There was a significant difference in the survival rate between the two groups (Fig. 3). The 5-year overall survival rate was 61.3% and 94.8% in the synchronous and metachronous groups, respectively (P< 0.001).

DISCUSSION

Along with advancements in minimally invasive treatment and surgical techniques, long-term cancer survival rates have increased. However, it may increase the probability of the incidence of a second primary cancer at the same time. If the possibility of other primary carcinomas is overlooked upon detection of the first primary cancer, the opportunity for early cancer detection and minimally invasive treatment may be missed. Therefore, physicians should be more careful of hidden, concomitant malignancy. This study was planned from the perspective that when one primary cancer is detected, it should alert to the possibility of another primary cancer being present at the same time or occurring subsequently.
Since Billroth defined the concept of the “MPMT” and Warren and Gates established its criteria, many studies have focused on this subject [1,13], most of which investigated the incidence of multiple primary cancers and its distribution [14,15]. Multiple primary cancers typically occur by chance at any organ and any time, though some types of cancer have been found to coexist more frequently, including breast cancer and thyroid cancer, common bile duct cancer and pancreatic cancer, CRC and GC, and so on [1620]. According to Lim et al. [21], the incidence of synchronous GC in patients with sporadic CRC in Korea is about 2%, and GC screening before CRC surgery was shown to assist early detection [22]. Among GC patients, 2% to 5% were found to have second primary CRC on simultaneous colonoscopy [23,24], and our study yielded similar findings. Approximately 1% of double primary CRC and GC was detected at the same time or during the follow-up period on additional gastroscopy in CRC patients or additional colonoscopy in GC patients.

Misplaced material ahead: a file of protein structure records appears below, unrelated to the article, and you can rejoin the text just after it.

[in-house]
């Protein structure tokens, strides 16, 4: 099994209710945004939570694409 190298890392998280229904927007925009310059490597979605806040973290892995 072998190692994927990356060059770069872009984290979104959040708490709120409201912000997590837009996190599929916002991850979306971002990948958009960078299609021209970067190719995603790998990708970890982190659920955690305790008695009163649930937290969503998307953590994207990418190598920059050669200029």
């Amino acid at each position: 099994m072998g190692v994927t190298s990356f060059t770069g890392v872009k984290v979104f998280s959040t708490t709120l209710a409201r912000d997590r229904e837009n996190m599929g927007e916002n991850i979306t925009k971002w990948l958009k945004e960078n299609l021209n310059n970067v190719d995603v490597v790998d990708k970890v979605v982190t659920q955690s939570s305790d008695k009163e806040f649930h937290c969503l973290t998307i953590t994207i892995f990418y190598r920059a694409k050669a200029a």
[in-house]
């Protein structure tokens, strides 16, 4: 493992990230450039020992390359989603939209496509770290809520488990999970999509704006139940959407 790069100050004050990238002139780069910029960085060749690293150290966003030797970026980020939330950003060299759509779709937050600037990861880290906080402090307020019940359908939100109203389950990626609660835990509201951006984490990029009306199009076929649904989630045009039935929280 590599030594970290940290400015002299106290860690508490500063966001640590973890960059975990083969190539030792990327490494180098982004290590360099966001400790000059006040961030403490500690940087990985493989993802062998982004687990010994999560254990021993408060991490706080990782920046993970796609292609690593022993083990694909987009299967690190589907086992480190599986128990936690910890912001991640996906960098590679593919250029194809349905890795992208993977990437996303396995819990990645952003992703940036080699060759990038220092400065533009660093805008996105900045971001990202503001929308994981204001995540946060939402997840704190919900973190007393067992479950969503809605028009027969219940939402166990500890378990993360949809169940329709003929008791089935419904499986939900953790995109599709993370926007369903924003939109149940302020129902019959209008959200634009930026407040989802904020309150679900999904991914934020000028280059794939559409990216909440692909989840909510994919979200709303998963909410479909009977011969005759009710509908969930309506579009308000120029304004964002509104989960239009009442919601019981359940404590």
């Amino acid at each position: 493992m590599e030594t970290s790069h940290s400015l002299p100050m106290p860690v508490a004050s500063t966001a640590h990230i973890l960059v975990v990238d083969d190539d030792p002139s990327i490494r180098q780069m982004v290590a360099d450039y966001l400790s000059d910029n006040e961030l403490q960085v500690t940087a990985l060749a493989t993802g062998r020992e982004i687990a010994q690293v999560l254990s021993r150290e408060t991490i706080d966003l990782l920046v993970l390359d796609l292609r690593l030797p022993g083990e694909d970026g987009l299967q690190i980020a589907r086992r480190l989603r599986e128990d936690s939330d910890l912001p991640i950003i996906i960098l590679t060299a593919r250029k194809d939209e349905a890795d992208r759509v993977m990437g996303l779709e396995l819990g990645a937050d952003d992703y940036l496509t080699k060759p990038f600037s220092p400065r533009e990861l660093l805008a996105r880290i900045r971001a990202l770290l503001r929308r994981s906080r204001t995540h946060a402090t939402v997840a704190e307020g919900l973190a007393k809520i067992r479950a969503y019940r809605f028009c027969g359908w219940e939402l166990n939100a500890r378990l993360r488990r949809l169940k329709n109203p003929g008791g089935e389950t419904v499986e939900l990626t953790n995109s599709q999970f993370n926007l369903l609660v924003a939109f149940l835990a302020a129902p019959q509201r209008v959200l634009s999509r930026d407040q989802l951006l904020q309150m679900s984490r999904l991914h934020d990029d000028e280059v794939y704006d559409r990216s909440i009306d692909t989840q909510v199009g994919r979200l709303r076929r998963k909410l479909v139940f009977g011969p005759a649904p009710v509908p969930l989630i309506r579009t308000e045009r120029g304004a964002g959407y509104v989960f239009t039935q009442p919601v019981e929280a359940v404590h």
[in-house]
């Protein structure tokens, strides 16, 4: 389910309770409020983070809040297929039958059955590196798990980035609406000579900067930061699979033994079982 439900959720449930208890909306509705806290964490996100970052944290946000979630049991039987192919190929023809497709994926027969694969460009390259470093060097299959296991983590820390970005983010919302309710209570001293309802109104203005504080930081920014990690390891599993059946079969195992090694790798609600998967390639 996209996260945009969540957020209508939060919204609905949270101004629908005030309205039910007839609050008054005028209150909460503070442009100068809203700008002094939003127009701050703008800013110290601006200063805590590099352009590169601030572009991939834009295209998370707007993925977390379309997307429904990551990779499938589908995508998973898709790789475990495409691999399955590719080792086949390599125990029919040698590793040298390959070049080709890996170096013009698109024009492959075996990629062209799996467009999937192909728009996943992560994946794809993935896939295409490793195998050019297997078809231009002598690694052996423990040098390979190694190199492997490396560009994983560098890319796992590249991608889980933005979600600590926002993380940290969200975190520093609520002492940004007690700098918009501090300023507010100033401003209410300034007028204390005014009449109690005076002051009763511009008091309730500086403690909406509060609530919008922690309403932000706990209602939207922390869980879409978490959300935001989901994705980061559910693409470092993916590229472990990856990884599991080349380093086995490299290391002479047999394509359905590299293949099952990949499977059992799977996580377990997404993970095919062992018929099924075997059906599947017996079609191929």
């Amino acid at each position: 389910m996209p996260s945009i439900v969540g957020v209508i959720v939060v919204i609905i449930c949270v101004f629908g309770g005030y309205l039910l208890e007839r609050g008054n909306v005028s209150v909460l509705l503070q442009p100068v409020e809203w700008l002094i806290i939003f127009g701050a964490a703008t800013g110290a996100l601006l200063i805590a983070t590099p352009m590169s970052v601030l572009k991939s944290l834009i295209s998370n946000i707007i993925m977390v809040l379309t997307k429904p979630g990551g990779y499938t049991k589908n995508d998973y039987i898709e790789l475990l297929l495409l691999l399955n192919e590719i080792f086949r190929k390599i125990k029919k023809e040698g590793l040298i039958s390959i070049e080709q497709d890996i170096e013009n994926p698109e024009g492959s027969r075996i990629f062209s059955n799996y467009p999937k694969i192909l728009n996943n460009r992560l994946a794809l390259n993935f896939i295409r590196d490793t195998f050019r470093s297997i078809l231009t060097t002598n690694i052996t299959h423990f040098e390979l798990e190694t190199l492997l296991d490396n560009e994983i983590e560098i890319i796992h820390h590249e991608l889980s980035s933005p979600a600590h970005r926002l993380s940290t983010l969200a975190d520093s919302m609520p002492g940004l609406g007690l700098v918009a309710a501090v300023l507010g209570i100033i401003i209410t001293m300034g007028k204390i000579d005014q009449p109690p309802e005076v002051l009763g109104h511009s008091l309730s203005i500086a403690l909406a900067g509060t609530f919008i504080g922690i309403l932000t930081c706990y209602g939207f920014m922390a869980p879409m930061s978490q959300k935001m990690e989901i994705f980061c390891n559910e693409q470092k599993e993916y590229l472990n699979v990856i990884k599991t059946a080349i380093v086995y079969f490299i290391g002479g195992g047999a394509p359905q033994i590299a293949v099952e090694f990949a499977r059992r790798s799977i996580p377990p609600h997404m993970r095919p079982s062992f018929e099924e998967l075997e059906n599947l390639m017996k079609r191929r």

Previous studies have demonstrated that older age, male sex, familial history of solid tumors, and colorectal lesions are important risk factors for GC screening in CRC patients [14]. In our study, synchronous CRC and GC group had older age, higher comorbidities, and advanced cancer stage than metachronous CRC and GC group. Notably, synchronous patients were an average of 6 years older than the metachronous patients. In this study, each patient’s age was recorded at the time of detection of the first primary cancer, and the first primary cancer was detected at a younger age in the metachronous group, with the second primary cancer being detected during the follow-up period. Similarly, the frequency of comorbidities appears to be significantly lower in the metachronous group than in the synchronous group, as the first primary cancer occurred at a younger age in the metachronous group.